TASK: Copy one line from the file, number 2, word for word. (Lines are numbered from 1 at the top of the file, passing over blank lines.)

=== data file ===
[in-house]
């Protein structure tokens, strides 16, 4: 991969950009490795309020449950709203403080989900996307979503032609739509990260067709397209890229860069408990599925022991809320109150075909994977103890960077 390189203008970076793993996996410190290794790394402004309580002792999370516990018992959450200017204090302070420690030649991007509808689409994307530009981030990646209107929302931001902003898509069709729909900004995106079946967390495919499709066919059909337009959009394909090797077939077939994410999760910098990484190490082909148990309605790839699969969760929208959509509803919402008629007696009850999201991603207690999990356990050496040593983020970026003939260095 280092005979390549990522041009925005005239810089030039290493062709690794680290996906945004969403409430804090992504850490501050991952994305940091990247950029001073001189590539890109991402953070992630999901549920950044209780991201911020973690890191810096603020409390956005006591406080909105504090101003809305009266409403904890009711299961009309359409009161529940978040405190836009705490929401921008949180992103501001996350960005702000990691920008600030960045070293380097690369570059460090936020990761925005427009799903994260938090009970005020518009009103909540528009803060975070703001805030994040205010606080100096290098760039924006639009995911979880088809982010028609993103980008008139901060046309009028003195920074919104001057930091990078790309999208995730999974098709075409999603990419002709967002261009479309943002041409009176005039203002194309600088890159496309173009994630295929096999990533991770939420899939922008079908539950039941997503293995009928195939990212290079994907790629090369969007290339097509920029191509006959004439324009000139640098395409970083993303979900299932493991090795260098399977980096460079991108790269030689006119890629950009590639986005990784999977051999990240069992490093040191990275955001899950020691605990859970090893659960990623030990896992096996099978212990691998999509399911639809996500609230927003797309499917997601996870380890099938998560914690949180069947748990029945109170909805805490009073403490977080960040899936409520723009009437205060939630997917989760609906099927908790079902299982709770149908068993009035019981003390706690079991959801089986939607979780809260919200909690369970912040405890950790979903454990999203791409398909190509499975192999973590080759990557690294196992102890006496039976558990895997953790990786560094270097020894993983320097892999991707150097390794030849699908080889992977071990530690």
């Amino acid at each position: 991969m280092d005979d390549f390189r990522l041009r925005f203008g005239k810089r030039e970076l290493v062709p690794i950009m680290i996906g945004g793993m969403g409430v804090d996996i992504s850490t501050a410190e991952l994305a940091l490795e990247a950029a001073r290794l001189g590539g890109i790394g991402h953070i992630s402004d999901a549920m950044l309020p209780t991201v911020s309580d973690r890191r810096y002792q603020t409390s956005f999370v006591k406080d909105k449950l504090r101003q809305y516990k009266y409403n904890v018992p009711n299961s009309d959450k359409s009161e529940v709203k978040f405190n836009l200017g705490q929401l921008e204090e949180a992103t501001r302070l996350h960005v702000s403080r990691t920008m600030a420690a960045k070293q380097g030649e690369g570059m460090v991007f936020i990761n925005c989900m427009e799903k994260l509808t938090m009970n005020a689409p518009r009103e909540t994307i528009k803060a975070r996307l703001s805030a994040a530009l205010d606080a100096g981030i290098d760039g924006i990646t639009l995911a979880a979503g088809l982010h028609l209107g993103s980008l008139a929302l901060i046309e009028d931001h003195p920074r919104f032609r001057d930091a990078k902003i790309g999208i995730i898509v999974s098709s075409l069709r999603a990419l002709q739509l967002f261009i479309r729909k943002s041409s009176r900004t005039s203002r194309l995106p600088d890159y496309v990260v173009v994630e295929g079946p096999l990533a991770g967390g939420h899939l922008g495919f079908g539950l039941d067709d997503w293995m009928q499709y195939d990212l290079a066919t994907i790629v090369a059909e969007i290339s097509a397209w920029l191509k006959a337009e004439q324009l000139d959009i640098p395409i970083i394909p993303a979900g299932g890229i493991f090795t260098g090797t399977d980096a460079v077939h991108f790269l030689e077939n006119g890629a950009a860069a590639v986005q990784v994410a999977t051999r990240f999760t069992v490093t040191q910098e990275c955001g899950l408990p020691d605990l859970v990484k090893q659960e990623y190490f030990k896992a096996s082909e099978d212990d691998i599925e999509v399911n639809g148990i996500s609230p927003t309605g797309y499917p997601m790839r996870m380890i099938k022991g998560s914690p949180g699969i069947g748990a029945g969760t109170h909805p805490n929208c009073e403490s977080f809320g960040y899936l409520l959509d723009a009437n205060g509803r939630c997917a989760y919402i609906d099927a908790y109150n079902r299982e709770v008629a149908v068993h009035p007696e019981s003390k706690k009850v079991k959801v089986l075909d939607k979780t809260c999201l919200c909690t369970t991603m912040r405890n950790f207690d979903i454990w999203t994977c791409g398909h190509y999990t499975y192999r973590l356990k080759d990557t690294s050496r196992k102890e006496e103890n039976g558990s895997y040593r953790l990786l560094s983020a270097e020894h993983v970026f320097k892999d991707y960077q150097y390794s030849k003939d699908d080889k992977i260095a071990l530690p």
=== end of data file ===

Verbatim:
């Protein structure tokens, strides 16, 4: 991969950009490795309020449950709203403080989900996307979503032609739509990260067709397209890229860069408990599925022991809320109150075909994977103890960077 390189203008970076793993996996410190290794790394402004309580002792999370516990018992959450200017204090302070420690030649991007509808689409994307530009981030990646209107929302931001902003898509069709729909900004995106079946967390495919499709066919059909337009959009394909090797077939077939994410999760910098990484190490082909148990309605790839699969969760929208959509509803919402008629007696009850999201991603207690999990356990050496040593983020970026003939260095 280092005979390549990522041009925005005239810089030039290493062709690794680290996906945004969403409430804090992504850490501050991952994305940091990247950029001073001189590539890109991402953070992630999901549920950044209780991201911020973690890191810096603020409390956005006591406080909105504090101003809305009266409403904890009711299961009309359409009161529940978040405190836009705490929401921008949180992103501001996350960005702000990691920008600030960045070293380097690369570059460090936020990761925005427009799903994260938090009970005020518009009103909540528009803060975070703001805030994040205010606080100096290098760039924006639009995911979880088809982010028609993103980008008139901060046309009028003195920074919104001057930091990078790309999208995730999974098709075409999603990419002709967002261009479309943002041409009176005039203002194309600088890159496309173009994630295929096999990533991770939420899939922008079908539950039941997503293995009928195939990212290079994907790629090369969007290339097509920029191509006959004439324009000139640098395409970083993303979900299932493991090795260098399977980096460079991108790269030689006119890629950009590639986005990784999977051999990240069992490093040191990275955001899950020691605990859970090893659960990623030990896992096996099978212990691998999509399911639809996500609230927003797309499917997601996870380890099938998560914690949180069947748990029945109170909805805490009073403490977080960040899936409520723009009437205060939630997917989760609906099927908790079902299982709770149908068993009035019981003390706690079991959801089986939607979780809260919200909690369970912040405890950790979903454990999203791409398909190509499975192999973590080759990557690294196992102890006496039976558990895997953790990786560094270097020894993983320097892999991707150097390794030849699908080889992977071990530690």